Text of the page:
Pan's Labyrinth (2006) - Rotten Tomatoes

Pan's Labyrinth (2006)



Critic Consensus: Pan's Labyrinth is Alice in Wonderland for grown-ups, with the horrors of both reality and fantasy blended together into an extraordinary, spellbinding fable.

Pan's Labyrinth Photos

Movie Info

Mexican filmmaker Guillermo del Toro returns to the phantasmagorical cinema that defined such early fare as Cronos and The Devil's Backbone with this haunting fantasy-drama set in the aftermath of the Spanish Civil War and detailing the strange journeys of an imaginative young girl who may be the mythical princess of an underground kingdom. Her mother, Carmen (Ariadna Gil), recently remarried to sadistic army captain Vidal (Sergi Lpez) and soon to bear the cruel military man's child, shy young Ofelia (Ivana Baquero) is forced to entertain herself as her recently-formed family settles into their new home nestled deep in the Spanish countryside. As Ofelia's bed-ridden mother lies immobilized in anticipation of her forthcoming child and her high-ranking stepfather remains determined to fulfill the orders of General Francisco Franco to crush a nearby guerilla uprising, the young girl soon ventures into an elaborate stone labyrinth presided over by the mythical faun Pan (Doug Jones). Convinced by Pan that she is the lost princess of legend and that in order to return to her underground home she must complete a trio of life-threatening tasks, Ofelia sets out to reclaim her kingdom and return to her grieving father as Vidal's housekeeper Mercedes (Maribel Verd) and doctor (Alex Angulo) plot secretly on the surface to keep the revolution alive. ~ Jason Buchanan, Rovi

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Maribel Verdu
as Mercedes
Doug Jones
as Pan/Pale Man
César Vea
as Serrano
Lina Mira
as Mayor's Wife
Mario Zorilla
as First-Aid Boss
Mario Zorrilla
as First-Aid Boss
Sebastián Haro
as Civil Guard Captain
Mila Espiga
as Doctor's Wife
Pepa Pedroche
as Conchita
Milo Taboada
as Young Man
José Luis Torrijo
as Sergeant Bayona
Jose Luis Torrijos
as Sergeant Bayona
Inigo Garces
as Young Guerrilla No. 1
Fernando Tielve
as Young Guerrilla No. 2
Elizabeth Irastorza
as Fairy/Ballerina
Shirley Cheechoo
as Stick Insect
Chong Che Leung
as Stick Insect
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Critic Reviews for Pan's Labyrinth

All Critics (227) | Top Critics (49)

Guillermo del Toro has crafted a masterpiece, a terrifying, visually wondrous fairy tale for adults that blends fantasy and gloomy drama into one of the most magical films to come along in years.

November 26, 2012 | Full Review…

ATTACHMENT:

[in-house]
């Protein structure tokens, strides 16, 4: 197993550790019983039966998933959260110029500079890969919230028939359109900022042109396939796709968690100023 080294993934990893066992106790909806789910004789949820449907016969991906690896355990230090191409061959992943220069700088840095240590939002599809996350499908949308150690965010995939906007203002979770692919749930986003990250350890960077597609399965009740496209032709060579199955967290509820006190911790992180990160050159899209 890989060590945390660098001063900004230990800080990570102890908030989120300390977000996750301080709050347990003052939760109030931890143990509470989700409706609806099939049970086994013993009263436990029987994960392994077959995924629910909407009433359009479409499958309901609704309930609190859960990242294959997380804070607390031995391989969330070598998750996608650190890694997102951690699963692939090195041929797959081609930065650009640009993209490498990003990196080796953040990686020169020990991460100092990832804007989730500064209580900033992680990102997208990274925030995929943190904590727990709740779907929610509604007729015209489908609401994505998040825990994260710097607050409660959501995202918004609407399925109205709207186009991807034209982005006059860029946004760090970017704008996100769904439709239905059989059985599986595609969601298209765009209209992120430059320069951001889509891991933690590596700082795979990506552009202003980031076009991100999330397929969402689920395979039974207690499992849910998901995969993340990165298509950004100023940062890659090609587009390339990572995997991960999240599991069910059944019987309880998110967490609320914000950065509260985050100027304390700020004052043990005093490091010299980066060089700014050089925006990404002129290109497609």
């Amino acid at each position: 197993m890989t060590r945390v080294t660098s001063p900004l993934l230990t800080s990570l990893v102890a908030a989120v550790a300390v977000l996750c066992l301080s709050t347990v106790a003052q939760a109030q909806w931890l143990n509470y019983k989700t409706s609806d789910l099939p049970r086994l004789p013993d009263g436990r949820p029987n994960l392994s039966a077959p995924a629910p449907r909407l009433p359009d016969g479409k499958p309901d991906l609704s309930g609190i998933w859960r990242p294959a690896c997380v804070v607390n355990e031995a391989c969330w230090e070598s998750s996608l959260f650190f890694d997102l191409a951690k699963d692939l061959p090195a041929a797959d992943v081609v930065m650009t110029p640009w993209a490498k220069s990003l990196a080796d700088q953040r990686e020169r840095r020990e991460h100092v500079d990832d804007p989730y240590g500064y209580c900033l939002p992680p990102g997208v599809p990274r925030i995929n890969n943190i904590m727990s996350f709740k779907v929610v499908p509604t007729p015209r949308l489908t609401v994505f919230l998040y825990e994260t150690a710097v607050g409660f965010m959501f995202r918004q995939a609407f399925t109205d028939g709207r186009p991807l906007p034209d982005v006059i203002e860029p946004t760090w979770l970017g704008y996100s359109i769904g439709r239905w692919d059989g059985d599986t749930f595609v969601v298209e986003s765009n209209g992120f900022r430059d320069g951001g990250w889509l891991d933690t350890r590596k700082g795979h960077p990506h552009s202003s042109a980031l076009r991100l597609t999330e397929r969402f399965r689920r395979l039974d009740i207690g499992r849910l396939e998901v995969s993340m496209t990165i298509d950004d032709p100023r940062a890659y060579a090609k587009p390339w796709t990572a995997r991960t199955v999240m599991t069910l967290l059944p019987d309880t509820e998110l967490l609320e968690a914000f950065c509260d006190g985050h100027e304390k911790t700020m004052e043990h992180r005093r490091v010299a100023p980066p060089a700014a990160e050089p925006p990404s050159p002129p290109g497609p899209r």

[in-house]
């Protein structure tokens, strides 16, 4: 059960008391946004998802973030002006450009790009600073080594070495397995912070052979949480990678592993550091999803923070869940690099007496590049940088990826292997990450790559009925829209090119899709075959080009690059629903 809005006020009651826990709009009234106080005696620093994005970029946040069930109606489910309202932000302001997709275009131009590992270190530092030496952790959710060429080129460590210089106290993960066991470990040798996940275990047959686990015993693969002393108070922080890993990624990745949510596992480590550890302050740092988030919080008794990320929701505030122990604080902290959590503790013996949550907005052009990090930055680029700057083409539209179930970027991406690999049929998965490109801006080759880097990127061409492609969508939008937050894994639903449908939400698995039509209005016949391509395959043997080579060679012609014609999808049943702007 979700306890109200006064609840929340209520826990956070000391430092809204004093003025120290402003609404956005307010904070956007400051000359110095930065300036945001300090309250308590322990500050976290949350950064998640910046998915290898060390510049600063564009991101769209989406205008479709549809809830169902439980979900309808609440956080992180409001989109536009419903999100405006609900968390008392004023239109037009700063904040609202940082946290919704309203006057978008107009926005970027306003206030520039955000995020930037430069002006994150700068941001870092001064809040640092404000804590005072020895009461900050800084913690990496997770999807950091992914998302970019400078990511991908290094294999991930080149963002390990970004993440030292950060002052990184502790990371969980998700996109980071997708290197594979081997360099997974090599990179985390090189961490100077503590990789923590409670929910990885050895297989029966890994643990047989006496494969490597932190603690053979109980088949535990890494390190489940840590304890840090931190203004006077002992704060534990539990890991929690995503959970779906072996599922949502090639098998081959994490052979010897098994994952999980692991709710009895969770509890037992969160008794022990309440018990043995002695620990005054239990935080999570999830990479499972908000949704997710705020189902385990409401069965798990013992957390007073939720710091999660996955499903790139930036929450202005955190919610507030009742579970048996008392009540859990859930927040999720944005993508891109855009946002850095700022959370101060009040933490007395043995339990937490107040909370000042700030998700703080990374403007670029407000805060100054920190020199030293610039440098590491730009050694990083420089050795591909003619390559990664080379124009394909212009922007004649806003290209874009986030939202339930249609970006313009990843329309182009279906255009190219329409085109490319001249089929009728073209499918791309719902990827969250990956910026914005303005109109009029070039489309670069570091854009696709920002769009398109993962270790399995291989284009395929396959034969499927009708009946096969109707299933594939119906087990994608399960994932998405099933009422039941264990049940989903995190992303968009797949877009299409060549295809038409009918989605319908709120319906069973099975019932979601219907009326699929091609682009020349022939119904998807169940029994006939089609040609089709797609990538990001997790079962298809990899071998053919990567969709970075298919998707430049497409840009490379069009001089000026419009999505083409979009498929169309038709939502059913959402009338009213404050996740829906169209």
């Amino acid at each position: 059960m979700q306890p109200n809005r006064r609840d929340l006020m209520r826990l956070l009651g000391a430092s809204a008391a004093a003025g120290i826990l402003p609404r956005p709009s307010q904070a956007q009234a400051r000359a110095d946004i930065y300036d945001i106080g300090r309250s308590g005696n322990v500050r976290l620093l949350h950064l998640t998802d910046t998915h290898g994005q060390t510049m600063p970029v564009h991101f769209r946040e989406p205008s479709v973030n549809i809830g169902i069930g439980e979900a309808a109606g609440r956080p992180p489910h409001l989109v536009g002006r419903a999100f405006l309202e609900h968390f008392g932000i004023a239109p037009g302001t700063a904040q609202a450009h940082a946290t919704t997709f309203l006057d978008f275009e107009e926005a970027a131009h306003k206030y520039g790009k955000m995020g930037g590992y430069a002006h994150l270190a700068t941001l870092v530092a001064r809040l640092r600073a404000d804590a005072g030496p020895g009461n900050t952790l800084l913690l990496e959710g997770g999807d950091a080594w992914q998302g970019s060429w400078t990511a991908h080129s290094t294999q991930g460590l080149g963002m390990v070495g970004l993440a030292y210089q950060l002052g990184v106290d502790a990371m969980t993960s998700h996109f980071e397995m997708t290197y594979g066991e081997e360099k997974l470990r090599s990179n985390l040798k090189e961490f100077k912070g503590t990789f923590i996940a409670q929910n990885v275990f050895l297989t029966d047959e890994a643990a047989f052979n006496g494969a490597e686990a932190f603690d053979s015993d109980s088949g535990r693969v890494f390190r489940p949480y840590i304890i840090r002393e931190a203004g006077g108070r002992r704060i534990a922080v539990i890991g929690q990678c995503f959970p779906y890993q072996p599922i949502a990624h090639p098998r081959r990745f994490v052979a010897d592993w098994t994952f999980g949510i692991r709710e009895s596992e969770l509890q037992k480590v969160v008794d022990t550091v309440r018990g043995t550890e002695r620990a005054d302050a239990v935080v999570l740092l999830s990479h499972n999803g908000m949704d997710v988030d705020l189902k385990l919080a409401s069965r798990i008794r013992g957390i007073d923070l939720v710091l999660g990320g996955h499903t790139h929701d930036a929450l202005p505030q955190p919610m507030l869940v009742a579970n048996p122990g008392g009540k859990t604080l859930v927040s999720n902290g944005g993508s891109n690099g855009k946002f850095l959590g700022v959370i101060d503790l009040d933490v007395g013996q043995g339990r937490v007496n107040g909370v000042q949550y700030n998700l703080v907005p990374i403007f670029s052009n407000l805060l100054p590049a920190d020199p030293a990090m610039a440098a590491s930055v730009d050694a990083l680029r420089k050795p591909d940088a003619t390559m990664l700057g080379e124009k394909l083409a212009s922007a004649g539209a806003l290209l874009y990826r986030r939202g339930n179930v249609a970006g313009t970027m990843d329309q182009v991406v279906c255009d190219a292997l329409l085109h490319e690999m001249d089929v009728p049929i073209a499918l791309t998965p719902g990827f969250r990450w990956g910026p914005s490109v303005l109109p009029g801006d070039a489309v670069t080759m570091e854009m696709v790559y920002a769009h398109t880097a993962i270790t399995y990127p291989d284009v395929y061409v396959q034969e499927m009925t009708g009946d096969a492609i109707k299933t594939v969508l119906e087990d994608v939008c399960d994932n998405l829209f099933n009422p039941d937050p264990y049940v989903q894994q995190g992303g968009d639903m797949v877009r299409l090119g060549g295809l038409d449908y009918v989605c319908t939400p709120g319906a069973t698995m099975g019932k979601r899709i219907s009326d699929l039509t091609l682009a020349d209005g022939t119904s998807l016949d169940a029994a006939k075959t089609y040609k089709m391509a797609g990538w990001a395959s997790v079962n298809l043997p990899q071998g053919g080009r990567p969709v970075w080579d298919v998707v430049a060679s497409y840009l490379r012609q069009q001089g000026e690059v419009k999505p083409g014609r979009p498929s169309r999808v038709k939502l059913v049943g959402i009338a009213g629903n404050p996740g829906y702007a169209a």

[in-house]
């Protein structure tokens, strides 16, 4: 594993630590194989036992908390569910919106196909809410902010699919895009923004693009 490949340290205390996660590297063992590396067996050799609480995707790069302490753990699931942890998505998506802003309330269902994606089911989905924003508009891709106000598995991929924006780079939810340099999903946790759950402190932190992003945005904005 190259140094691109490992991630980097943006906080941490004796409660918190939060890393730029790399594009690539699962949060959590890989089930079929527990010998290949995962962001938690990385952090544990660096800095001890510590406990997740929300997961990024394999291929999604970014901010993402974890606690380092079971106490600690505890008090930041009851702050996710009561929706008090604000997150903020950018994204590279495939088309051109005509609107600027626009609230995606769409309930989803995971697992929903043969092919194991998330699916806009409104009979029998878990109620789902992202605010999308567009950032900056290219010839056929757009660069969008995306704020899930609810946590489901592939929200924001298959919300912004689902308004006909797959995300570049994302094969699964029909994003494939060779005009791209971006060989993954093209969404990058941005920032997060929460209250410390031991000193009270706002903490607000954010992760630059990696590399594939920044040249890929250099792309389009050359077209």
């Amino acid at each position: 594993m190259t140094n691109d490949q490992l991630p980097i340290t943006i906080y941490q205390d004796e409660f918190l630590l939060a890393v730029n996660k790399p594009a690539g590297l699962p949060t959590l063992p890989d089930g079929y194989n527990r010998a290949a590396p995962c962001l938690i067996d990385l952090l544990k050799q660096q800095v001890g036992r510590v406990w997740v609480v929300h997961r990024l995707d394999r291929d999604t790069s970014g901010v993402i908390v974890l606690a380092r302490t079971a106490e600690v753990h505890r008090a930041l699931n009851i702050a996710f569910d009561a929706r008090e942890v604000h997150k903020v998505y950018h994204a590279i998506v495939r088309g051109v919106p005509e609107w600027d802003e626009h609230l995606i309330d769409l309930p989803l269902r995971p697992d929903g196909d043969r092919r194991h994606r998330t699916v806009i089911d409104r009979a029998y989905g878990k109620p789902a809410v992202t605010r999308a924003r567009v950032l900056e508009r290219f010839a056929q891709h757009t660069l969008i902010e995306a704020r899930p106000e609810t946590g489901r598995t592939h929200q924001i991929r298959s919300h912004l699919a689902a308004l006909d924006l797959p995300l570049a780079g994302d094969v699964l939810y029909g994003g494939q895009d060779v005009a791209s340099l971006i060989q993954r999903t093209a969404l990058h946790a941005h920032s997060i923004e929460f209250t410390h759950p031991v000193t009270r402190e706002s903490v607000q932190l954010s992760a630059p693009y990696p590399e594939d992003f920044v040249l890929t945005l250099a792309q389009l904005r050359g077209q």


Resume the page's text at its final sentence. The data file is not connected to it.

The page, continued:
This is a fantasy realm so fully and elegantly realized, it might be the adaptation of a classic novel. Yet the source is Del Toro's own capacious imagination.

November 26, 2012 | Full Review…

Ofelia's smock is swiped from Alice, her faun from Narnia, and her magic book from Harry Potter, Del Toro sets her fairytale apart with its unrelenting gore and misery.

May 15, 2009 | Rating: C | Full Review…

Pan's Labyrinth suggests that fairy-tale violence helps the vulnerable process and overcome real-life conflicts and that real-life violence permanently smashes the soul and the heart.

August 4, 2007 | Rating: 4/4 | Full Review…

So breathtaking in its artistic ambition, so technically accomplished, so morally expansive, so fully realized that it defies the usual critical blather. See it, and celebrate that rare occasion when a director has the audacity to commit cinema.

February 3, 2007 | Full Review…

A violent fantasy set during the Spanish Civil War, this magical film from Guillermo del Toro manages that intellectual high-mindedness, even as it resonates on a primal, mythic level.

January 19, 2007 | Rating: 5/5 | Full Review…

Audience Reviews for Pan's Labyrinth

Del Toro creates a magnificent fairy tale for grown-ups in which the innocence of fantasy collides with the horrors of war - and the result is a devastating, poignant and unforgettable film of lyrical beauty, with astonishing visuals, great performances and a wonderful score.

Carlos Magalhães
Carlos Magalhães

Super Reviewer



Super Reviewer


A little girl and her pregnant mother are relocated to an army camp to be with the unborn baby's father, an officious and sadistic captain in Franco's fascist military. Pan's Labyrinth is a gothic fantasy that sees a young girl escape into a world of fauns, fairys and political allegory to escape her cold, cruel, clockwatching, jack-booted step-father who is a kindred spirit of Schindler's List's Goethe. Once again Del Toro blends beautiful imagery with an affecting war story and the result is an enchanting experience that mirrors the fight between good and evil in both the real world and a young child's imagination in a way that reminded me a lot of the work of Hayao Miyazaki. Young Ivana Baquero puts in a performance that belies her tender years and the stunning visuals create a fantasy world that is beautiful yet conveys a suitably dark and disturbing undercurrent in Guillermo Del Toro's inimitable style. The two stories didn't quite gel together for me, feeling more like two separate stories told in parallel and so I must admit I prefer The Devil's backbone, but fans of Tim Burton and Jeunet will adore it.

xGary Xx
xGary Xx

Super Reviewer

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